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  • Thank you.

  • I have only got 18 minutes

  • to explain something that lasts for hours and days,

  • so I'd better get started.

  • Let's start with a clip from Al Jazeera's Listening Post.

  • Richard Gizbert: Norway is a country

  • that gets relatively little media coverage.

  • Even the elections this past week passed without much drama.

  • And that's the Norwegian media in a nutshell:

  • not much drama.

  • A few years back,

  • Norway's public TV channel NRK

  • decided to broadcast live coverage of a seven-hour train ride --

  • seven hours of simple footage,

  • a train rolling down the tracks.

  • Norwegians, more than a million of them according to the ratings, loved it.

  • A new kind of reality TV show was born,

  • and it goes against all the rules of TV engagement.

  • There is no story line, no script,

  • no drama, no climax,

  • and it's called Slow TV.

  • For the past two months,

  • Norwegians have been watching a cruise ship's journey up the coast,

  • and there's a lot of fog on that coast.

  • Executives at Norway's National Broadcasting Service

  • are now considering broadcasting a night of knitting nationwide.

  • On the surface, it sounds boring,

  • because it is,

  • but something about this TV experiment

  • has gripped Norwegians.

  • So we sent the Listening Post's Marcela Pizarro to Oslo

  • to find out what it is, but first a warning:

  • Viewers may find some of the images in the following report disappointing.

  • (Laughter)

  • Thomas Hellum: And then follows an eight-minute story on Al Jazeera

  • about some strangeTV programs in little Norway.

  • Al Jazeera. CNN. How did we get there?

  • We have to go back to 2009,

  • when one of my colleagues got a great idea.

  • Where do you get your ideas?

  • In the lunchroom.

  • So he said, why don't we make a radio program

  • marking the day of the German invasion of Norway in 1940.

  • We tell the story at the exact time during the night.

  • Wow. Brilliant idea, except

  • this was just a couple of weeks before the invasion day.

  • So we sat in our lunchroom and discussed

  • what other stories can you tell as they evolve?

  • What other things take a really long time?

  • So one of us came up with a train.

  • The Bergen Railway had its 100-year anniversary that year.

  • It goes from western Norway to eastern Norway,

  • and it takes exactly the same time as it did 40 years ago,

  • over seven hours. (Laughter)

  • So we called our commissioning editors in Oslo, and we said,

  • we want to make a documentary about the Bergen Railway,

  • and we want to make it in full length,

  • and the answer was,

  • "Yes, but how long will the program be?"

  • "Oh," we said, "full length."

  • "Yes, but we mean the program."

  • And back and forth.

  • Luckily for us, they met us with laughter, very, very good laughter,

  • so one bright day in September,

  • we started a program that we thought should be seven hours and four minutes.

  • Actually, it turned out to be seven hours and 14 minutes

  • due to a signal failure at the last station.

  • We had four cameras,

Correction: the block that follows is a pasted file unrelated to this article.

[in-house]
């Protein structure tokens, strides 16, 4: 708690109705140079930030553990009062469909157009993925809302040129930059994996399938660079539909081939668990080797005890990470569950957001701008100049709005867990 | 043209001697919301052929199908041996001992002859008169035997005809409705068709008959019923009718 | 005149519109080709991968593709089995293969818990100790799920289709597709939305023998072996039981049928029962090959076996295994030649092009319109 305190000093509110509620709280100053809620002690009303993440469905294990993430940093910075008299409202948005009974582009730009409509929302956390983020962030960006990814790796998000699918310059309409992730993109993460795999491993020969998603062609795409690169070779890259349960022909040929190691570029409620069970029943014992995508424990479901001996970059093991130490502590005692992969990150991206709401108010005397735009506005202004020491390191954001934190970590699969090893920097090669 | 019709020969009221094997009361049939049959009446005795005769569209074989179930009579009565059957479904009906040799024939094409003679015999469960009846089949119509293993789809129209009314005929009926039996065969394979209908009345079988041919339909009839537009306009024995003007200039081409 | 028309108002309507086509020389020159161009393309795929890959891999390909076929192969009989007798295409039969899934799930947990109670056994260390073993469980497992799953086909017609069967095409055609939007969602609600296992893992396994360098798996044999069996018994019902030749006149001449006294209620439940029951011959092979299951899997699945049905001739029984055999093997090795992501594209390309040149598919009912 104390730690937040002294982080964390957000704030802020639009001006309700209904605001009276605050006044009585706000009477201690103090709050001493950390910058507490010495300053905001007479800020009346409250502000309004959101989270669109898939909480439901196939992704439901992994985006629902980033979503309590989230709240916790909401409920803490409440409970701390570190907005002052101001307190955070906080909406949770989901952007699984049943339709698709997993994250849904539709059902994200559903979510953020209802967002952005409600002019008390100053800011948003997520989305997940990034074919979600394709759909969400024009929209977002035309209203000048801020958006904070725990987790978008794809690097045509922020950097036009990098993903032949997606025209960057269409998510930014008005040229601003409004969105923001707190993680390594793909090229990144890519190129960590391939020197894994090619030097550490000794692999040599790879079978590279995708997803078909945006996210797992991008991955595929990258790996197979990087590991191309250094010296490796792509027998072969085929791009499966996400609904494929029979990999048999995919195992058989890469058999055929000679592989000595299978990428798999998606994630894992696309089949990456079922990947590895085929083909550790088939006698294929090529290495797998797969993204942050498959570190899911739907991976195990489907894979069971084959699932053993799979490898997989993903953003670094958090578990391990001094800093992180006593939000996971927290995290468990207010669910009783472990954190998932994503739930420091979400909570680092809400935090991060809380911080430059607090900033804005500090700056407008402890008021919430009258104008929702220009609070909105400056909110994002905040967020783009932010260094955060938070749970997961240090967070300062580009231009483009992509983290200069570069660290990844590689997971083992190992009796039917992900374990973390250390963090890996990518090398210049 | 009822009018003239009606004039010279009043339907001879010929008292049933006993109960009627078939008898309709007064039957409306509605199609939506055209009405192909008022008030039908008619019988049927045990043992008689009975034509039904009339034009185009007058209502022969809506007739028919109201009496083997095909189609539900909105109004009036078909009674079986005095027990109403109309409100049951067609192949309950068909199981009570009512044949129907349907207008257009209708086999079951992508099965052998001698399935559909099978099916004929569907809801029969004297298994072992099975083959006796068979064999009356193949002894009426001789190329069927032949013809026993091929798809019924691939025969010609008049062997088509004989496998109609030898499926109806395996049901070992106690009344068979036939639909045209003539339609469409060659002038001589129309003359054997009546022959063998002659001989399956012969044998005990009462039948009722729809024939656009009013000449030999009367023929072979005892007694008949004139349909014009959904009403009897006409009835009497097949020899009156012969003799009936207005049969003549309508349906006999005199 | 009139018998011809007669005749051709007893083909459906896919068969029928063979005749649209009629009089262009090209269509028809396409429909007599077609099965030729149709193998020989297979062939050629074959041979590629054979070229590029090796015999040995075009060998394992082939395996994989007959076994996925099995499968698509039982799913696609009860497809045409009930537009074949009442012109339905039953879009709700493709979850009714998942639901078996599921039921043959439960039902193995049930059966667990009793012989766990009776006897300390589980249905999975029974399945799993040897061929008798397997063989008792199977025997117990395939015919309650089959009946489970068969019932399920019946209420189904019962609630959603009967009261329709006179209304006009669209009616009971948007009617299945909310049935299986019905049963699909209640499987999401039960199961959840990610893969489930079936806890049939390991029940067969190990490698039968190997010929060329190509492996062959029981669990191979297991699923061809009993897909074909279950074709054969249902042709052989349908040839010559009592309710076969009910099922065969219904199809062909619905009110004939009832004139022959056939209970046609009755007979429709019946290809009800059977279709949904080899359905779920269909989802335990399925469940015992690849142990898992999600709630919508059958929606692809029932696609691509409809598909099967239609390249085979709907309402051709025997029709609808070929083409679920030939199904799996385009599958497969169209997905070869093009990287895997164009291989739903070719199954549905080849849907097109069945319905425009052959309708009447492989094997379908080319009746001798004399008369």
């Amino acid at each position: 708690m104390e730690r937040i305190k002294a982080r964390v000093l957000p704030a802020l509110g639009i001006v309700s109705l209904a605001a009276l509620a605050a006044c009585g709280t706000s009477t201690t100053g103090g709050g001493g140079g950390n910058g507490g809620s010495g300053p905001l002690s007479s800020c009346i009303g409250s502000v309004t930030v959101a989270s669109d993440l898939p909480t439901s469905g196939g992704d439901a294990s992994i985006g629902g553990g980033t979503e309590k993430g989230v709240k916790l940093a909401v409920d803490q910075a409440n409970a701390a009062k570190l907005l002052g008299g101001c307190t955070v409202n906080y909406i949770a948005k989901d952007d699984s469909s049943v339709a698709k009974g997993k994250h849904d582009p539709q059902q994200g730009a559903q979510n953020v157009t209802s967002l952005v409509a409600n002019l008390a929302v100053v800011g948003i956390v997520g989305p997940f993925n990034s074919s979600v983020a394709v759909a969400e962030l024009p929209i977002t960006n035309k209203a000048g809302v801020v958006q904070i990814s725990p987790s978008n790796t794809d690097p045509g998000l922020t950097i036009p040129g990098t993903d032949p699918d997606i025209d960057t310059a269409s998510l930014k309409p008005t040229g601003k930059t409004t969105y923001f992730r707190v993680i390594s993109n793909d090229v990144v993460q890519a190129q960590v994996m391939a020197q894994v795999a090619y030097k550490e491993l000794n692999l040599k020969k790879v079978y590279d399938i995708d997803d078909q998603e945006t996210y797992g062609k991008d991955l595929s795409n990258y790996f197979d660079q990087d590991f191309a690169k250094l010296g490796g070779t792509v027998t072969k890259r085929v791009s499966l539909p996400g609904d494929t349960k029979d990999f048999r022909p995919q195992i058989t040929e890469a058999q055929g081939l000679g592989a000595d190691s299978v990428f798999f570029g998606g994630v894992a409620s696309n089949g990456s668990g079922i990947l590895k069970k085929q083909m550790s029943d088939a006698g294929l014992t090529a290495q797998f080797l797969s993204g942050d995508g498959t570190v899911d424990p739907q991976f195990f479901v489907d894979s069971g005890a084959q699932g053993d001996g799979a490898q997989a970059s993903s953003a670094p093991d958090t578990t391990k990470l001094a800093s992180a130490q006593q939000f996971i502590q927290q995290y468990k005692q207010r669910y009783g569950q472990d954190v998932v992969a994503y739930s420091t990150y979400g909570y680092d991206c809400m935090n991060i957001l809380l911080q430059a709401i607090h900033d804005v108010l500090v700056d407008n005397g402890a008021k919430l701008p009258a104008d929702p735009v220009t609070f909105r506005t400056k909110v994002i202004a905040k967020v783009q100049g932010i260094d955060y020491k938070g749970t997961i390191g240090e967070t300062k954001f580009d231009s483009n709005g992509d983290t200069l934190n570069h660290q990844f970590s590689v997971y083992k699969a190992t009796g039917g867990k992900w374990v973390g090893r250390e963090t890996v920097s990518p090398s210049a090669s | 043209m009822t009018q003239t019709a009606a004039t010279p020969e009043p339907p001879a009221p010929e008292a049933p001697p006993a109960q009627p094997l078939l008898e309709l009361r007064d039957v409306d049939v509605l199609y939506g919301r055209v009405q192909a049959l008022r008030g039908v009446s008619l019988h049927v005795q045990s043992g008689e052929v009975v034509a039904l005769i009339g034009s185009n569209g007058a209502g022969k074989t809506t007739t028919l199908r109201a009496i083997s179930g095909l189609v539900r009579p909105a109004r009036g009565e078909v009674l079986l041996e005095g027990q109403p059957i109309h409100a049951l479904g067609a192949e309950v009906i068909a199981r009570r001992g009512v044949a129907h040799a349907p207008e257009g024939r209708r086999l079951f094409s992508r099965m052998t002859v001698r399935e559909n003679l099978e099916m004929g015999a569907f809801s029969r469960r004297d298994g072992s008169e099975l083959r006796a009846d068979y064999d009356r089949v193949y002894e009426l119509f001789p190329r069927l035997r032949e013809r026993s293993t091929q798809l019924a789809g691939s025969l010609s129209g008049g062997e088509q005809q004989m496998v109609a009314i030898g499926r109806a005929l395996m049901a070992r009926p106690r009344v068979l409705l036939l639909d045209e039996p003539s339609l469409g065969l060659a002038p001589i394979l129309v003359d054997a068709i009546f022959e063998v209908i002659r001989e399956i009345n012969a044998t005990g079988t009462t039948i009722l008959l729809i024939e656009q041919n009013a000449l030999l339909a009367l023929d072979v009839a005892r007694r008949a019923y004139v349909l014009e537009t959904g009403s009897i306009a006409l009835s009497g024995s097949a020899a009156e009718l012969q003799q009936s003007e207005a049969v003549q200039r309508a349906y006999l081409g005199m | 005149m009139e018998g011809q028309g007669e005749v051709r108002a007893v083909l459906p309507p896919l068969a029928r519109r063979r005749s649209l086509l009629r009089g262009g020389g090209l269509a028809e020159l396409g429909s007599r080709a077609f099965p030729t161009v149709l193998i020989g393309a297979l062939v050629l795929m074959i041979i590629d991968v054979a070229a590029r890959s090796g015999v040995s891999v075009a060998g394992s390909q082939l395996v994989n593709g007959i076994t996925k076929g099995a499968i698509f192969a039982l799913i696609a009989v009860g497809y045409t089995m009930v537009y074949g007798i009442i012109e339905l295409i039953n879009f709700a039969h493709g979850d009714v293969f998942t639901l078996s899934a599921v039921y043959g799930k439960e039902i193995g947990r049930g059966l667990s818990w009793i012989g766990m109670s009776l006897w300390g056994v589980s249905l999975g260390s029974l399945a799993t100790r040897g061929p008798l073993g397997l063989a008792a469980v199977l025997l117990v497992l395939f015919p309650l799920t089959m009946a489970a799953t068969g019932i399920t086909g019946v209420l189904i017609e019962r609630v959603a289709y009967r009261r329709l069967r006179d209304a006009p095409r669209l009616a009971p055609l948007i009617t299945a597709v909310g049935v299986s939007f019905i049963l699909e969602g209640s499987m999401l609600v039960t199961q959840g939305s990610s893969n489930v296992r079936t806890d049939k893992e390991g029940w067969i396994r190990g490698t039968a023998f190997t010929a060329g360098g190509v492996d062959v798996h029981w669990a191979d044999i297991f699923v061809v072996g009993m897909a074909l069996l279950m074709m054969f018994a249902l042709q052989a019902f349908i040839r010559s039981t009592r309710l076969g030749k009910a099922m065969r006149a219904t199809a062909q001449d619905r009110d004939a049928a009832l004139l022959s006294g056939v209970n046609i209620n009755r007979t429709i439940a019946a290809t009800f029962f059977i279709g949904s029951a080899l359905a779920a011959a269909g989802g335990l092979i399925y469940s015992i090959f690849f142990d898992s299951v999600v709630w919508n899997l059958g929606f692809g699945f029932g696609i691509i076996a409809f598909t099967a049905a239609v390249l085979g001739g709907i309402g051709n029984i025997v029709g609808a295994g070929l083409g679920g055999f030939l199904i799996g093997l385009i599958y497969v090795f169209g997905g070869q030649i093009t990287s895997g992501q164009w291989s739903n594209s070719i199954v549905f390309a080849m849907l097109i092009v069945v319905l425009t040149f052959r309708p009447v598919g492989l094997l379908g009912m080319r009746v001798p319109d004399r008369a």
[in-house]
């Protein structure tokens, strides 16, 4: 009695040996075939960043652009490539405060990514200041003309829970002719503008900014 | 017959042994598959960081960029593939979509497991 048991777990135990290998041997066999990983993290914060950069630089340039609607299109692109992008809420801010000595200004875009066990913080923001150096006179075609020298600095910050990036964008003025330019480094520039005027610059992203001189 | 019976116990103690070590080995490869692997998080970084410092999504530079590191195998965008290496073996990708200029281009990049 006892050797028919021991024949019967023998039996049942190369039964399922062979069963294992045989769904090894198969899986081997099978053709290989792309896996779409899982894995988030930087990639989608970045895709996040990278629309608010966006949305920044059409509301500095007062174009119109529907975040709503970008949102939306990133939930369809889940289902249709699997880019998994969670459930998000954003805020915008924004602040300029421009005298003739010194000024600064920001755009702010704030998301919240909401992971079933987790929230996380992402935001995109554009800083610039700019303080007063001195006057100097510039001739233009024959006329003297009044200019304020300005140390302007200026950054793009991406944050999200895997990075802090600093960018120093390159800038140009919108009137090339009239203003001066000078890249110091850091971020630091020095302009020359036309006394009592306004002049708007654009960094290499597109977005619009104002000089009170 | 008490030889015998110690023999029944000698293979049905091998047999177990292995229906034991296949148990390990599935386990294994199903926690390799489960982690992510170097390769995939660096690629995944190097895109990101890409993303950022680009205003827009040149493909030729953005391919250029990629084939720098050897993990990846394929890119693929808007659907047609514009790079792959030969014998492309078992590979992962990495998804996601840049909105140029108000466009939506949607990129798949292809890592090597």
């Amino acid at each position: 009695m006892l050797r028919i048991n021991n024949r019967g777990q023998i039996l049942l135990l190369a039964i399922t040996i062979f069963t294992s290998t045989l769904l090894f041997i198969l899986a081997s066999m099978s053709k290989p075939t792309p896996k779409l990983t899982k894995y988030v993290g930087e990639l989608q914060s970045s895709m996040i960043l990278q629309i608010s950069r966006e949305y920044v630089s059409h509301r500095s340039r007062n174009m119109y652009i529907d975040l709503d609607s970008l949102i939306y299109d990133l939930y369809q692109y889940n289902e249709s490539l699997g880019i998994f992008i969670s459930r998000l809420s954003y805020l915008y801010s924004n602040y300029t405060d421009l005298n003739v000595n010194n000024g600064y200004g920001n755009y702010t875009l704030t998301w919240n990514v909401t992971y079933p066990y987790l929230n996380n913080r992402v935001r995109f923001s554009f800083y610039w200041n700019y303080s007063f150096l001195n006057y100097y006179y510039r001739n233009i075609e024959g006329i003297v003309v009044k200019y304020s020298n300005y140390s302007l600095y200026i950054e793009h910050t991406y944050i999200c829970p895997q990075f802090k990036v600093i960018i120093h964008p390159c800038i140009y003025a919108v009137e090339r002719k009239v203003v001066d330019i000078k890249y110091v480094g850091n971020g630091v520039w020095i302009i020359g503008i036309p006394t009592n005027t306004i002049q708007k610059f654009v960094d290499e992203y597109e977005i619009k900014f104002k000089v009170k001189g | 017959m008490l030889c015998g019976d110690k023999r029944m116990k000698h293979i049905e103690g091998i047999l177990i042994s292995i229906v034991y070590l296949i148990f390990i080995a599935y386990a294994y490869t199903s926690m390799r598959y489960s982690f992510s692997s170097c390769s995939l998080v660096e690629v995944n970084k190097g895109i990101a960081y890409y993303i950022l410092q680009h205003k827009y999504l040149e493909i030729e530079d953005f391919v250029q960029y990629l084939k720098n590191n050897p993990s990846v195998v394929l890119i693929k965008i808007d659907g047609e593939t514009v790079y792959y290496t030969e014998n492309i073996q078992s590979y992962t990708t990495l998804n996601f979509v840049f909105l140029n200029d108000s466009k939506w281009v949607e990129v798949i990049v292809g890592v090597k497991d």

• three of them pointing out to the beautiful nature.

  • I'm talking to the guests, some information.

  • (Video) Train announcement: We will arrive at Haugastøl Station.

  • TH: And that's about it,

  • but of course, also

  • the 160 tunnels gave us the opportunity to do some archives.

  • Narrator [in Norwegian]: Then a bit of flirting while the food is digested.

  • The last downhill stretch before we reach our destination.

  • We pass Mjølfjell Station.

  • Then a new tunnel.

  • (Laughter)

  • TH: And now we thought, yes, we have a brilliant program.

  • It will fit for the 2,000 train spotters in Norway.

  • We brought it on air in November 2009.

  • But no, this was far more attractive.

  • This is the five biggest TV channels in Norway on a normal Friday,

  • and if you look at NRK2 over here,

  • look what happened when they put on the Bergen Railway show:

  • 1.2 million Norwegians watched part of this program.

  • (Applause)

  • And another funny thing:

  • when the host on our main channel,

  • after they have good news for you,

  • she said, "And on our second channel,

  • the train has now nearly reached Myrdal station."

  • Thousands of people just jumped on the train

  • on our second channel like this. (Laughter)

  • This was also a huge success in terms of social media.

  • Actually, for me, it was the first big social media experience.

  • It was so nice to see all the thousands of Facebook and Twitter users

  • discussing the same view,

  • talking to each other as if they were on the same train together.

  • And especially, I like this one. It's a 76-year-old man.

  • He's watched all the program,

  • and at the end station, he rises up to pick up what he thinks is his luggage,

  • and his head hit the curtain rod,

  • and he realized he is in his own living room.

  • (Applause)

  • So that's strong and living TV.

  • Four hundred and thirty-six minute by minute on a Friday night,

  • and during that first night,

  • the first Twitter message came: Why be a chicken?

  • Why stop at 436 when you can expand that

  • to 8,040, minute by minute,

  • and do the iconic journey in Norway,

  • the coastal ship journey Hurtigruten from Bergen to Kirkenes,

  • almost 3,000 kilometers, covering most of our coast.

  • It has 120-year-old, very interesting history,

  • and literally takes part in life and death along the coast.

  • So just a week after the Bergen Railway,

  • we called the Hurtigruten company and we started planning for our next show.

  • We wanted to do something different.

  • The Bergen Railway was a recorded program.

  • So when we sat in our editing room,